Tagged 'grocery'

mySupermarket targets price-sensitive consumers with one-stop shop across retailers

mySupermarket copy

We recently posted about hypermarket chain Leclerc and its price-comparison site Quiestlemoinscher.com (“who is the less expensive”), a popular tool for French shoppers. With consumers in many markets anxious about the cost of everyday goods and exceedingly price-sensitive, shoppers are ever more apt to research the lowest-price options. In response, mySupermarket aims to “bring price transparency to the shopping experience and help you shop smart.” The online-shopping service launched in 2006 in the U.K., where it claims 2.9 million registered users, and is now expanding to the U.S.

In the U.S., the service lets shoppers choose among staples sold by eight major retailers (Amazon, Walmart, Target, Soap.com, Diapers.com, Drugstore.com, Walgreens and Costco), alerting users when they can save further by choosing a different size or alternative product. Shoppers check out via mySupermarket, which “optimize[s] your cart to get you free shipping,” according to a promotional video. According to TechCrunch, the company is also planning a mobile app that would notify shoppers about relevant promotions when they’re in stores.

While many brick-and-mortar retailers are fretting about showrooming, it’s a trend that generally hasn’t applied to supermarkets—but they’re still vulnerable in the face of new digital tools that give consumers more workarounds and comprehensive data. At the same time, however, marketers might find opportunities here: The company told TechCrunch that its app will enable brands to communicate with opted-in consumers—for instance, alerting them to price decreases on favorite items or sending a reminder to stock up on various staples.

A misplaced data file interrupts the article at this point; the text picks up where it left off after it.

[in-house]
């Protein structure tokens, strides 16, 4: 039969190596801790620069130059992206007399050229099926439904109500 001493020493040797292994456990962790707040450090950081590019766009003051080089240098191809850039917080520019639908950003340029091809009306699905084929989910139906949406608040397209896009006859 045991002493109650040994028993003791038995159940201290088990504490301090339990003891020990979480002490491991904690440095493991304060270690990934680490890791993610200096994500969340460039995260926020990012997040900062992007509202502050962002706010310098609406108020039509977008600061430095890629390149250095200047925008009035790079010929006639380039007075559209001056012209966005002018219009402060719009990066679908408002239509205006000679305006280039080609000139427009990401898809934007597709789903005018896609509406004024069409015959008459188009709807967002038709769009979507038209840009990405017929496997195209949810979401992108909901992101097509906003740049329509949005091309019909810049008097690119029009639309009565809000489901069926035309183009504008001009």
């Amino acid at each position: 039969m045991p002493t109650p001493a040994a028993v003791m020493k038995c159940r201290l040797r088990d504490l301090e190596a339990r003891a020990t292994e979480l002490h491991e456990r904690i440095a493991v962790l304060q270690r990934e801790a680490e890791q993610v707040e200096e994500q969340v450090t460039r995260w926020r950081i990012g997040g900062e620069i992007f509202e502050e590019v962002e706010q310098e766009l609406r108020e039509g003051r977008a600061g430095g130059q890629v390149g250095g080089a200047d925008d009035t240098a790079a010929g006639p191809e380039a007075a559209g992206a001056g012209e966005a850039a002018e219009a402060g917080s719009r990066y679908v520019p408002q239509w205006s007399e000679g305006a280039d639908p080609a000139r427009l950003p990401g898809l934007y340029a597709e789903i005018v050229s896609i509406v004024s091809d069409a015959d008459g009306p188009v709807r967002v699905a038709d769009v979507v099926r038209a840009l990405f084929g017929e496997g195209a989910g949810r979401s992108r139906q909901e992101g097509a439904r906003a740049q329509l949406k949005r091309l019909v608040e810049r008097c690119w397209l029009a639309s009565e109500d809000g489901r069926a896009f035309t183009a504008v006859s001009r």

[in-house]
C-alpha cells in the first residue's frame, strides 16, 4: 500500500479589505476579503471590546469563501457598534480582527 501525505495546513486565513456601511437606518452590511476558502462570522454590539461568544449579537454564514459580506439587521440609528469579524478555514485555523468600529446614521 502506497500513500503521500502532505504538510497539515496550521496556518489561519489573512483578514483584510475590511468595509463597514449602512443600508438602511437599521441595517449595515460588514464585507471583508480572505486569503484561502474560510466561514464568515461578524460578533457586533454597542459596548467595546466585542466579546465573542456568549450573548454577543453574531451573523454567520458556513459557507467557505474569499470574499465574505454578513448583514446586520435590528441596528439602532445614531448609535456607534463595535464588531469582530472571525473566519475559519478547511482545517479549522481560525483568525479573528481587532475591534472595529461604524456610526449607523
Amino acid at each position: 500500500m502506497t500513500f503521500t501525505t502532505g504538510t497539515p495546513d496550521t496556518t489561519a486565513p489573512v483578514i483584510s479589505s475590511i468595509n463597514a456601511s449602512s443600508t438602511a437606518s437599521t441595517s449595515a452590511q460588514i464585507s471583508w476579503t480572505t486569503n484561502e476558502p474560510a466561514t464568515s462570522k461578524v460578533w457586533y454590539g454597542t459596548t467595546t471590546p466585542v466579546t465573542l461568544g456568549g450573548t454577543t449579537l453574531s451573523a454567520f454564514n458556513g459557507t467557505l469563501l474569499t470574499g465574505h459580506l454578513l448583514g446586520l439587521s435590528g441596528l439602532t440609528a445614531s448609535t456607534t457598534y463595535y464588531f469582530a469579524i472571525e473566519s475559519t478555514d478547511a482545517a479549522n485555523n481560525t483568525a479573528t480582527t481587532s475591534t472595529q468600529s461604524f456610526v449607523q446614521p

Photo Credit: mySupermarket

U.K. supermarket Budgens sells ‘hope’ along with groceries to drive donations

One particularly sad truth of the recession is a sharp decline in charitable giving. From 2007, voluntary income among the U.K.’s top 1,000 charities has fallen by more than a fifth, according to The Charities Foundation. One major reason is a decrease in regular giving by direct debit as people struggle to justify the monthly expenditure. In response to these changing habits, JWT London teamed up with supermarket chain Budgens to pilot a new fundraising mechanism that aims to make charitable giving habitual again, by turning it into an impulse purchase.

Engraved wooden blocks branded HOPE sit on store shelves and can be scanned at the checkout along with the rest of a consumer’s shopping. A £1 donation is then automatically sent to the Alzheimer’s Society, the first charity to sign up for the initiative. The block is subsequently returned to the shelf. The aim is to target consumers when they are spending money but at the same time make the process continuous, as much a part of their everyday lives as the weekly grocery shop. The initiative is being trialed in two London stores with a view to expand if it proves successful. Here’s hoping HOPE catches on.

Photo Credit: JWT